A Movie Log

A blog formerly known as Bookishness

By Charles Matthews

Monday, October 5, 2015

Amarcord (Federico Fellini, 1973)



Titta: Bruno Zanin
Gradisca: Magali Noël
Miranda: Pupella Maggio
Aurelio: Armando Brancia
Grandfather: Giuseppe Ianigro
Lallo: Nando Orfei
Teo: Ciccio Ingrassia
Oliva: Stefano Proietti

Director: Federico Fellini
Screenplay: Federico Fellini, Tonino Guerra
Cinematography: Giuseppe Rotunno
Production design: Danilo Donati
Music: Nino Rota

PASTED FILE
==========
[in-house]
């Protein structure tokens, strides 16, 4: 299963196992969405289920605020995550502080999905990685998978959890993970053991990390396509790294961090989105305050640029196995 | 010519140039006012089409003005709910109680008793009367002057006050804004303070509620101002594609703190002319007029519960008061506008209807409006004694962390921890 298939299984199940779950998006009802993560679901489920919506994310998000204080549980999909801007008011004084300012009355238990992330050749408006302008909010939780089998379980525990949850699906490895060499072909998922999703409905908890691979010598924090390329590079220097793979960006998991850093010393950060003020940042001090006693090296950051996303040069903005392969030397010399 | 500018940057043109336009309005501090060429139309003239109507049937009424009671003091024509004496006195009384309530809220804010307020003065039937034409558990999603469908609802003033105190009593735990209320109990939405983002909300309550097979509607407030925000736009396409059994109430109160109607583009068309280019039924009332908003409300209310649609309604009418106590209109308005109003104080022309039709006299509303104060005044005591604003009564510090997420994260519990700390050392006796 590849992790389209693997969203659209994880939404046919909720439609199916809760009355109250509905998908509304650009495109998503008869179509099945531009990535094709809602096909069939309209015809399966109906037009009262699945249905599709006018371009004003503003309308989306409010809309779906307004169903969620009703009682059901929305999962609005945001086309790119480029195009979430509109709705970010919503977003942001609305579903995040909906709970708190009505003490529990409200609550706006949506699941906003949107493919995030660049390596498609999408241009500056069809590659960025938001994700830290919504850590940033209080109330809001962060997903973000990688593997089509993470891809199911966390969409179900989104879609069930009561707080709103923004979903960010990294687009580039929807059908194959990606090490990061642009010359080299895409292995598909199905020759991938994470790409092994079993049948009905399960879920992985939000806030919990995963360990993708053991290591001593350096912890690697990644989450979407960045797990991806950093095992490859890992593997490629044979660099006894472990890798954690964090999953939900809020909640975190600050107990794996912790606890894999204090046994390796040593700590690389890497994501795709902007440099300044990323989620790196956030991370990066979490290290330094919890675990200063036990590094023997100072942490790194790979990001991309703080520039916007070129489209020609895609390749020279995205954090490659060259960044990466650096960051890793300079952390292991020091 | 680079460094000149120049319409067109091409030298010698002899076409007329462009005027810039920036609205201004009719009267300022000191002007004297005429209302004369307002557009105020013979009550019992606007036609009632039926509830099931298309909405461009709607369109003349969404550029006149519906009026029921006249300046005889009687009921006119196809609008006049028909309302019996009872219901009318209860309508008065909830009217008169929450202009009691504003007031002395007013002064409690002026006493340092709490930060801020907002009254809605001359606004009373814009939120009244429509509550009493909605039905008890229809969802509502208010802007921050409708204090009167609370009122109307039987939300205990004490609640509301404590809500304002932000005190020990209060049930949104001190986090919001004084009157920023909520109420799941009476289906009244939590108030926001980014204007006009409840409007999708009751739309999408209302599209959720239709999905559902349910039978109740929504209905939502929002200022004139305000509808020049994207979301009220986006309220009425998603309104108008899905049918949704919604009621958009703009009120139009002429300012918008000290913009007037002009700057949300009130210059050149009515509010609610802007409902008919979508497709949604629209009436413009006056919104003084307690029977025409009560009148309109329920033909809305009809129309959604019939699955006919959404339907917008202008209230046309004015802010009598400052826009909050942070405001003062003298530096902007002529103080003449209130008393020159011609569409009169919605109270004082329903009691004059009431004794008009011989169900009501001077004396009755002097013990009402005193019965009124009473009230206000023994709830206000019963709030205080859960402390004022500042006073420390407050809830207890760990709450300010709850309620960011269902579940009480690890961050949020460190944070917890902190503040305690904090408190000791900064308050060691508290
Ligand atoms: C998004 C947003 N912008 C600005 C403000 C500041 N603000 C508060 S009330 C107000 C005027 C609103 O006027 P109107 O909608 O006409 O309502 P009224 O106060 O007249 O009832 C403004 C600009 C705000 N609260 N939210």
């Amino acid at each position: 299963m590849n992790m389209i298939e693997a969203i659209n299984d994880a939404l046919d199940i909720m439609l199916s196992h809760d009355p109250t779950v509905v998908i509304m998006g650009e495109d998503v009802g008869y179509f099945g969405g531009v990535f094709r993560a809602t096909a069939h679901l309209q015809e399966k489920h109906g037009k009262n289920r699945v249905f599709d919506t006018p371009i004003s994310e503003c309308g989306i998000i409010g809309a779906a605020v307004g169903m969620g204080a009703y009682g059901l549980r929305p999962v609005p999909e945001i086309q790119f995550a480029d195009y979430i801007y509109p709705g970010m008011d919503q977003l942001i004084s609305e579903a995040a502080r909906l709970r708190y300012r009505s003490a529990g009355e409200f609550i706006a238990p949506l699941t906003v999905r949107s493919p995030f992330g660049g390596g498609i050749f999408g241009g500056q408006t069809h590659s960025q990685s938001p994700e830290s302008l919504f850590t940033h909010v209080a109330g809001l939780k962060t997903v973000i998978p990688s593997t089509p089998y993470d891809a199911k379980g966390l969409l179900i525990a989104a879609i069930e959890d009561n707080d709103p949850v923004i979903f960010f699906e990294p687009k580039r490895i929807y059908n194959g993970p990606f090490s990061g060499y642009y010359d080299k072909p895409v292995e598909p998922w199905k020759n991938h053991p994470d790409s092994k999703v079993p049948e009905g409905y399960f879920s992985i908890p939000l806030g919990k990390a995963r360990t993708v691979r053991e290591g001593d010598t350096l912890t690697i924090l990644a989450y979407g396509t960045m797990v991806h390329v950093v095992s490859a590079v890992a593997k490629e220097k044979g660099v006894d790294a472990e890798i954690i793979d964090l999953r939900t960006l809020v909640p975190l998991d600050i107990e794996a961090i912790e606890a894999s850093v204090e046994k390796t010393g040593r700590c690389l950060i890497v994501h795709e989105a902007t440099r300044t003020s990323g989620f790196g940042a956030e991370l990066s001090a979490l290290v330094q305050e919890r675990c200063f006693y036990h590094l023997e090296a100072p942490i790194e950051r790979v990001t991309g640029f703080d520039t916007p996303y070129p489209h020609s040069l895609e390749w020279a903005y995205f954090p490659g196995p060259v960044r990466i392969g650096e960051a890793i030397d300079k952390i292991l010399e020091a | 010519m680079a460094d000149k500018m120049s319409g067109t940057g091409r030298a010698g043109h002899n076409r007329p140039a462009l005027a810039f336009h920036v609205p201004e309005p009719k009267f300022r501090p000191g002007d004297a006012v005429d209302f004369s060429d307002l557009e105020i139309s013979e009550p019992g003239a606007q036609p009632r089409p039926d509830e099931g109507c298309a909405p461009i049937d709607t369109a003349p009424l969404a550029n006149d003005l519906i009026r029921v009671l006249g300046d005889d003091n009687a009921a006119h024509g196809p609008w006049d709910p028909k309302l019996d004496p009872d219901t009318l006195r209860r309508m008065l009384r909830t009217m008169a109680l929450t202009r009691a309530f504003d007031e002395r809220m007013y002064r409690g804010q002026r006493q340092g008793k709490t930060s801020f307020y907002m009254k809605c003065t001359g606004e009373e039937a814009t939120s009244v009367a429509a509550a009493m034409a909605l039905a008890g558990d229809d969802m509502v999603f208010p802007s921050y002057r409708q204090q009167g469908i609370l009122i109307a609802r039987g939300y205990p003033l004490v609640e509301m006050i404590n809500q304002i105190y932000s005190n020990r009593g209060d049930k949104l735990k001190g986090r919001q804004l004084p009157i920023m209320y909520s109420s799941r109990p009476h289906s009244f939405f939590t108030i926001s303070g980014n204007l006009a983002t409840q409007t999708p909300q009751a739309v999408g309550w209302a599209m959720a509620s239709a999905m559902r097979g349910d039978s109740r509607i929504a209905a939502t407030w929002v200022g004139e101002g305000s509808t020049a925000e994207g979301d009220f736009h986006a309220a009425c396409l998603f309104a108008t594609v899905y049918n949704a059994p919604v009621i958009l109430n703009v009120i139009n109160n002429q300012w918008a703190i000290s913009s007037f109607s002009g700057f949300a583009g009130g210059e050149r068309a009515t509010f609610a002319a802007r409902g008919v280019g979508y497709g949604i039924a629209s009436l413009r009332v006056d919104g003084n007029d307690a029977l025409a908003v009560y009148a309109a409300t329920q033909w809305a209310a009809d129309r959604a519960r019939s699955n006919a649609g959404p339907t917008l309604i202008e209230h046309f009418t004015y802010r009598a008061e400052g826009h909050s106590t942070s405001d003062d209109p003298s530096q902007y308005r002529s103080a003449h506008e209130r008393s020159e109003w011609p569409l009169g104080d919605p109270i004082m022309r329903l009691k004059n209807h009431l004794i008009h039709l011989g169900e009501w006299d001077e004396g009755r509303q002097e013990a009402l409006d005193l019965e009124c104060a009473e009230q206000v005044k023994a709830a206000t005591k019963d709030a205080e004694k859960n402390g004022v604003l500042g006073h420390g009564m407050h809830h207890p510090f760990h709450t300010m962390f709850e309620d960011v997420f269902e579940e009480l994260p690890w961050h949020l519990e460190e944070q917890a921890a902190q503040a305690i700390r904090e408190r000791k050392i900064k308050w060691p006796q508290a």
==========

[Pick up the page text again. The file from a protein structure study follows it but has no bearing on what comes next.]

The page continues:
Nostalgia, Fellini-style, with lots of bawdiness, plenty of grotesques, much comedy, and a little pathos. It was a huge hit, earning the foreign-language film Oscar and nominations for Fellini as director and as co-author (with Tonino Guerra) of the screenplay. It's certainly lively and colorful, thanks to the cinematography of Giuseppe Rotunno, the production and costume design of Danilo Donati, and of course the scoring by Nino Rota -- though it sounds like every other score he did for Fellini. What it lacks for me, though, is the grounding that a central figure like Marcello Mastroianni or Giulietta Masina typically gave Fellini's best films, among which I would name La Strada (1954), The Nights of Cabiria (1957), La Dolce Vita (1960), and 8 1/2 (1963). The presumed center of Amarcord is the adolescent Titta, whose experiences over the course of a year in a village on Italy's east coast serve to link the various episodes together. But Titta is too slight a character to serve that function the way, for example, Moraldo (Franco Interlenghi) did as the Fellini surrogate in I Vitelloni (1953). There are some marvelous moments such as the sailing of the ocean liner SS Rex past the village, which goes out to greet it in a variety of fishing and pleasure boats. But too much of the film is taken up with the noisy squabbling of Titta's family, who soon wear out their welcome -- or at least mine.

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